Arab News, Thursday, Jun 14, 2018 | Ramadan 29, 1439
Fixed-rate mortgages to boost Saudi Arabia’s home ownership
Saudi home buyers will be able to tap long-term,
fixed-rate mortgages for the first time as part of a $32 billion push to raise
The Saudi Real Estate Refinance Company (SRC) plans to roll out new funding to
the Kingdom’s lenders, which in effect means buyers will no longer be held
hostage to US interest rate movements.
The Public Investment Fund-backed finance company will soon be able to support
long-term, fixed-rate mortgages and also plans to launch its first debt issuance
next month, CEO Fabrice Susini told Arab News.
Gulf economies with currencies pegged to the US dollar typically raise and lower
interest rates in tandem with the Fed.
Interbank borrowing rates in Saudi Arabia and the UAE for example have been
ticking up in line with US interest rates — making loans more expensive to
While floating rates can sometimes reward
borrowers, they can also punish them when rates begin to rise.
The current cycle of rising US interest rates comes at a time of sluggish growth
and property market weakness across the Gulf.
“In the context of Saudi Arabia or any pegged country, the interest rate
variation is partly outside the control of the domestic central bank,” said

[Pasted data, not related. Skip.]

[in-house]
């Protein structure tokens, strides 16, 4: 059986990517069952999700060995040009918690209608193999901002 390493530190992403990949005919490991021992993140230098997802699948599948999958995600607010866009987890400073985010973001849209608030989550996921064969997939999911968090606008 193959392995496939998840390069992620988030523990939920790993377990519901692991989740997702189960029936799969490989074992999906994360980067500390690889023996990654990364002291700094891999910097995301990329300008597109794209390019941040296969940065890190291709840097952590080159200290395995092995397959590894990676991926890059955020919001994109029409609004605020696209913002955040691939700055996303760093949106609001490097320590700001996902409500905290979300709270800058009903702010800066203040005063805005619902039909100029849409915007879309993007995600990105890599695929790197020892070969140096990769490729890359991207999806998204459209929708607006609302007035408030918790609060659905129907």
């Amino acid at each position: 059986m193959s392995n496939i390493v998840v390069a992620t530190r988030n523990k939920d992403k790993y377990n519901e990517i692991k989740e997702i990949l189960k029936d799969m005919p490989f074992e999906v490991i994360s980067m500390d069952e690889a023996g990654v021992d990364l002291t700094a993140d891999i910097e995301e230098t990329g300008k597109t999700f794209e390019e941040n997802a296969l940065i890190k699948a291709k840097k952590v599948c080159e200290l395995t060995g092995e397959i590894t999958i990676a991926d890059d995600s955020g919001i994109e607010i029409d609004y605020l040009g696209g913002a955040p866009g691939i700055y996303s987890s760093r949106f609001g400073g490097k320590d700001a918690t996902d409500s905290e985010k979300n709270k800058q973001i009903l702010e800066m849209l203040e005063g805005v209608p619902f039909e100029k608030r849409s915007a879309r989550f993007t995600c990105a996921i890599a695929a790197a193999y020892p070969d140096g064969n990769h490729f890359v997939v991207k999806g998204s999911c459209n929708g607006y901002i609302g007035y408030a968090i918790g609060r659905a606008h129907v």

Susini. “So globally, it means that my mortgage can become unaffordable
regardless of my personal situation or even my immediate economic environment.
Long-term fixed rates mitigate or address most of these risks or drawbacks.”
Mortgaged properties account for a tiny proportion of the overall housing stock
in the Kingdom, where in the past house construction has often been self-built
and more informally financed.
SRC estimates there are just 160,000 mortgages outstanding in a population of
more than 31 million.
Susini said that there were also moves underway to encourage banks to extend
mortgage lending beyond civil servants and the employees of select companies.
Such lending criteria have in the past put
mortgage finance beyond the reach of many people in the Kingdom.
SRC wants to acquire existing loan portfolios from lenders seeking to boost
liquidity. It also plans to package loan portfolios into mortgage-backed
securities to sell to domestic and international investors.
SRC was set up last year with initial capital of about SR5 billion ($1.33
billion) from the Kingdom’s Public Investment Fund. Helping Saudis to buy their
own affordable homes and boosting the contribution of property to overall
economic growth is part of Saudi Vision 2030 — a blueprint for economic
diversification that aims to wean the Kingdom off its oil dependence.
Saudi Arabia wants to boost its primary home loans market from SR290 billion to
SR500 billion by the end of the decade and to as much as SR800 billion within 10
The government also aims to boost home ownership among Saudi citizens from 50
percent to 60 percent.
Like other regional markets, Saudi house prices weakened further last year as
the low oil price combined with limited access to financing and a housing supply
shortage began to weigh on the sector. Yet despite the housing market
weaknesses, analysts are upbeat on the market’s prospects largely because of the
existing pent-up housing demand and the intention of the government to invest
heavily in boosting home ownership.
“The slowdown in the residential market continued in 2017 as tightening market
liquidity weighed on transaction volumes and prices,” said Knight Frank analyst
Raya Majdalani in the real estate consultancy’s review of the market published